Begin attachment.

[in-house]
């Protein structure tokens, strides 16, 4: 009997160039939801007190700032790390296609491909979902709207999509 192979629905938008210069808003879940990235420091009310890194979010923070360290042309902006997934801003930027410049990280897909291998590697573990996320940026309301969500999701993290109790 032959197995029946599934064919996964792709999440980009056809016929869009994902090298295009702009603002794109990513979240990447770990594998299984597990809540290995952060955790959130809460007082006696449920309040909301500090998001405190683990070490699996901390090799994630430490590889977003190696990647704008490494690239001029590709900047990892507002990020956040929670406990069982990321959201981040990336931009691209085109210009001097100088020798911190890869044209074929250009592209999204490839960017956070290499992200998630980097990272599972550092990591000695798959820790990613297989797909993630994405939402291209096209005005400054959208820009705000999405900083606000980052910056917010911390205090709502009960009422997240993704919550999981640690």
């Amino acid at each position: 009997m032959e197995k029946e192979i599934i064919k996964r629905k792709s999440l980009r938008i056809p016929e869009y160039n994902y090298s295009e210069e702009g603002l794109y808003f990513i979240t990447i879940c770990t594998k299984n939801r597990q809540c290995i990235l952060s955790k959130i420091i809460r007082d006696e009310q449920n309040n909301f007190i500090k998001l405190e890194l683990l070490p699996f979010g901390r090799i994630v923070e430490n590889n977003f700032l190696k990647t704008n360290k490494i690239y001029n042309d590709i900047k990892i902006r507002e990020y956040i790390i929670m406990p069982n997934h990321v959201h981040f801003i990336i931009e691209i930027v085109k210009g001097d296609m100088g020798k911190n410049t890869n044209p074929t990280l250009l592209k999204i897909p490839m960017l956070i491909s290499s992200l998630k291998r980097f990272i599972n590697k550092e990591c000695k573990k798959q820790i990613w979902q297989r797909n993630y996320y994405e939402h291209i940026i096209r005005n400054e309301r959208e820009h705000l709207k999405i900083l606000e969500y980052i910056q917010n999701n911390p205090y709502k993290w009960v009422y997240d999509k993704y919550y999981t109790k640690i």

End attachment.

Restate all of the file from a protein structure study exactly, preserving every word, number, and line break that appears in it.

[in-house]
């Protein structure tokens, strides 16, 4: 009997160039939801007190700032790390296609491909979902709207999509 192979629905938008210069808003879940990235420091009310890194979010923070360290042309902006997934801003930027410049990280897909291998590697573990996320940026309301969500999701993290109790 032959197995029946599934064919996964792709999440980009056809016929869009994902090298295009702009603002794109990513979240990447770990594998299984597990809540290995952060955790959130809460007082006696449920309040909301500090998001405190683990070490699996901390090799994630430490590889977003190696990647704008490494690239001029590709900047990892507002990020956040929670406990069982990321959201981040990336931009691209085109210009001097100088020798911190890869044209074929250009592209999204490839960017956070290499992200998630980097990272599972550092990591000695798959820790990613297989797909993630994405939402291209096209005005400054959208820009705000999405900083606000980052910056917010911390205090709502009960009422997240993704919550999981640690």
């Amino acid at each position: 009997m032959e197995k029946e192979i599934i064919k996964r629905k792709s999440l980009r938008i056809p016929e869009y160039n994902y090298s295009e210069e702009g603002l794109y808003f990513i979240t990447i879940c770990t594998k299984n939801r597990q809540c290995i990235l952060s955790k959130i420091i809460r007082d006696e009310q449920n309040n909301f007190i500090k998001l405190e890194l683990l070490p699996f979010g901390r090799i994630v923070e430490n590889n977003f700032l190696k990647t704008n360290k490494i690239y001029n042309d590709i900047k990892i902006r507002e990020y956040i790390i929670m406990p069982n997934h990321v959201h981040f801003i990336i931009e691209i930027v085109k210009g001097d296609m100088g020798k911190n410049t890869n044209p074929t990280l250009l592209k999204i897909p490839m960017l956070i491909s290499s992200l998630k291998r980097f990272i599972n590697k550092e990591c000695k573990k798959q820790i990613w979902q297989r797909n993630y996320y994405e939402h291209i940026i096209r005005n400054e309301r959208e820009h705000l709207k999405i900083l606000e969500y980052i910056q917010n999701n911390p205090y709502k993290w009960v009422y997240d999509k993704y919550y999981t109790k640690i």